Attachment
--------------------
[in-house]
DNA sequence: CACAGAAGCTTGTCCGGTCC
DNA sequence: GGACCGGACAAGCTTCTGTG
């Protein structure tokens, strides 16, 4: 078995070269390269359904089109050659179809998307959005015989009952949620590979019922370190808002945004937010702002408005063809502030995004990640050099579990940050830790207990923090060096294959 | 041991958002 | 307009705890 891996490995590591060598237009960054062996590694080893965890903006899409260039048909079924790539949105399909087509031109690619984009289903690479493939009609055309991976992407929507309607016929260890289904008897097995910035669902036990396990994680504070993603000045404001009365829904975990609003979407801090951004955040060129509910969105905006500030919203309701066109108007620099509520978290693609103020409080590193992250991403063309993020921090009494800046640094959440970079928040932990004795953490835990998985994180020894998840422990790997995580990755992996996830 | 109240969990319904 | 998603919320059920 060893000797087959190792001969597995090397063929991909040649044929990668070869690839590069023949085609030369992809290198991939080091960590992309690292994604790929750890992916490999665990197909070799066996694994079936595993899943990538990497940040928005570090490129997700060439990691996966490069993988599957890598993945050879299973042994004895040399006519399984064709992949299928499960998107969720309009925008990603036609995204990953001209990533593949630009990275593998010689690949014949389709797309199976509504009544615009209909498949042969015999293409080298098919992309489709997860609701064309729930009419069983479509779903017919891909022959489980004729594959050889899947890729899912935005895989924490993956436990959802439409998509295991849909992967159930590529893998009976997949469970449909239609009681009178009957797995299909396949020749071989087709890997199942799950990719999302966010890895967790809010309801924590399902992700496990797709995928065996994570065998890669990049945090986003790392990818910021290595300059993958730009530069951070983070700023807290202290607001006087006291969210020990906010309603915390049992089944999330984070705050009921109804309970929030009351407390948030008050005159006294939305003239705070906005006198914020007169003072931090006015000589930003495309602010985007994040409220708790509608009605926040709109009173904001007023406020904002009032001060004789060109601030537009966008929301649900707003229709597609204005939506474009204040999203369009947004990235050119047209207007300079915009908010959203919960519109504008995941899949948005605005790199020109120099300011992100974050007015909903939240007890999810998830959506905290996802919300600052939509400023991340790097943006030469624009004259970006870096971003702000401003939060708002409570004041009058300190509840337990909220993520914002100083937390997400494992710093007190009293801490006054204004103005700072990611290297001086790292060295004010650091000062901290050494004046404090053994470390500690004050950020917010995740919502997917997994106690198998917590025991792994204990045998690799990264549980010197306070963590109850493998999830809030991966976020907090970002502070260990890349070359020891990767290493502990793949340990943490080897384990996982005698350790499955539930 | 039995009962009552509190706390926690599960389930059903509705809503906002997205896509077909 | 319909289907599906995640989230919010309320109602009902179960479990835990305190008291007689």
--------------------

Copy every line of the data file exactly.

[in-house]
DNA sequence: CACAGAAGCTTGTCCGGTCC
DNA sequence: GGACCGGACAAGCTTCTGTG
């Protein structure tokens, strides 16, 4: 078995070269390269359904089109050659179809998307959005015989009952949620590979019922370190808002945004937010702002408005063809502030995004990640050099579990940050830790207990923090060096294959 | 041991958002 | 307009705890 891996490995590591060598237009960054062996590694080893965890903006899409260039048909079924790539949105399909087509031109690619984009289903690479493939009609055309991976992407929507309607016929260890289904008897097995910035669902036990396990994680504070993603000045404001009365829904975990609003979407801090951004955040060129509910969105905006500030919203309701066109108007620099509520978290693609103020409080590193992250991403063309993020921090009494800046640094959440970079928040932990004795953490835990998985994180020894998840422990790997995580990755992996996830 | 109240969990319904 | 998603919320059920 060893000797087959190792001969597995090397063929991909040649044929990668070869690839590069023949085609030369992809290198991939080091960590992309690292994604790929750890992916490999665990197909070799066996694994079936595993899943990538990497940040928005570090490129997700060439990691996966490069993988599957890598993945050879299973042994004895040399006519399984064709992949299928499960998107969720309009925008990603036609995204990953001209990533593949630009990275593998010689690949014949389709797309199976509504009544615009209909498949042969015999293409080298098919992309489709997860609701064309729930009419069983479509779903017919891909022959489980004729594959050889899947890729899912935005895989924490993956436990959802439409998509295991849909992967159930590529893998009976997949469970449909239609009681009178009957797995299909396949020749071989087709890997199942799950990719999302966010890895967790809010309801924590399902992700496990797709995928065996994570065998890669990049945090986003790392990818910021290595300059993958730009530069951070983070700023807290202290607001006087006291969210020990906010309603915390049992089944999330984070705050009921109804309970929030009351407390948030008050005159006294939305003239705070906005006198914020007169003072931090006015000589930003495309602010985007994040409220708790509608009605926040709109009173904001007023406020904002009032001060004789060109601030537009966008929301649900707003229709597609204005939506474009204040999203369009947004990235050119047209207007300079915009908010959203919960519109504008995941899949948005605005790199020109120099300011992100974050007015909903939240007890999810998830959506905290996802919300600052939509400023991340790097943006030469624009004259970006870096971003702000401003939060708002409570004041009058300190509840337990909220993520914002100083937390997400494992710093007190009293801490006054204004103005700072990611290297001086790292060295004010650091000062901290050494004046404090053994470390500690004050950020917010995740919502997917997994106690198998917590025991792994204990045998690799990264549980010197306070963590109850493998999830809030991966976020907090970002502070260990890349070359020891990767290493502990793949340990943490080897384990996982005698350790499955539930 | 039995009962009552509190706390926690599960389930059903509705809503906002997205896509077909 | 319909289907599906995640989230919010309320109602009902179960479990835990305190008291007689």